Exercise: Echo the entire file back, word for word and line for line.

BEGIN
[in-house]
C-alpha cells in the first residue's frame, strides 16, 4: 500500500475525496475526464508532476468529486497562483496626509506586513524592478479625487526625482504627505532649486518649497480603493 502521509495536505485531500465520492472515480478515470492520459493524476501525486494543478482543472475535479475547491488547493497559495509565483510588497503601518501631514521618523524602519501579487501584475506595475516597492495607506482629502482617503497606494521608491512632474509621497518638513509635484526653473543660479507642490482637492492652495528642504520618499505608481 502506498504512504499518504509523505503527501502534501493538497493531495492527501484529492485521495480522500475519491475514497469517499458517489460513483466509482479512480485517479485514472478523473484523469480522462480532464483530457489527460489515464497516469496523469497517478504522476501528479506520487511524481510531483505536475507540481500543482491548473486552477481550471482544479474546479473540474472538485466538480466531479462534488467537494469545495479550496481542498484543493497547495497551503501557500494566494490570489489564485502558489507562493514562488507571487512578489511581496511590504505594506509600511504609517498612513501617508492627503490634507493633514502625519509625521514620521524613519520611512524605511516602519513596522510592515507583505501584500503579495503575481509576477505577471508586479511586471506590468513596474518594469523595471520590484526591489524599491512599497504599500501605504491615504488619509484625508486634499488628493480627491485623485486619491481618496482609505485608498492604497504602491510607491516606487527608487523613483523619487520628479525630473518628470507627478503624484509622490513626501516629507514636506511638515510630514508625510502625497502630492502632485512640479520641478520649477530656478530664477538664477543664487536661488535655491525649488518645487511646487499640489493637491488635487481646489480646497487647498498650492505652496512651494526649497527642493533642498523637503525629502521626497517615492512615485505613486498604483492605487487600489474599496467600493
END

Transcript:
[in-house]
C-alpha cells in the first residue's frame, strides 16, 4: 500500500475525496475526464508532476468529486497562483496626509506586513524592478479625487526625482504627505532649486518649497480603493 502521509495536505485531500465520492472515480478515470492520459493524476501525486494543478482543472475535479475547491488547493497559495509565483510588497503601518501631514521618523524602519501579487501584475506595475516597492495607506482629502482617503497606494521608491512632474509621497518638513509635484526653473543660479507642490482637492492652495528642504520618499505608481 502506498504512504499518504509523505503527501502534501493538497493531495492527501484529492485521495480522500475519491475514497469517499458517489460513483466509482479512480485517479485514472478523473484523469480522462480532464483530457489527460489515464497516469496523469497517478504522476501528479506520487511524481510531483505536475507540481500543482491548473486552477481550471482544479474546479473540474472538485466538480466531479462534488467537494469545495479550496481542498484543493497547495497551503501557500494566494490570489489564485502558489507562493514562488507571487512578489511581496511590504505594506509600511504609517498612513501617508492627503490634507493633514502625519509625521514620521524613519520611512524605511516602519513596522510592515507583505501584500503579495503575481509576477505577471508586479511586471506590468513596474518594469523595471520590484526591489524599491512599497504599500501605504491615504488619509484625508486634499488628493480627491485623485486619491481618496482609505485608498492604497504602491510607491516606487527608487523613483523619487520628479525630473518628470507627478503624484509622490513626501516629507514636506511638515510630514508625510502625497502630492502632485512640479520641478520649477530656478530664477538664477543664487536661488535655491525649488518645487511646487499640489493637491488635487481646489480646497487647498498650492505652496512651494526649497527642493533642498523637503525629502521626497517615492512615485505613486498604483492605487487600489474599496467600493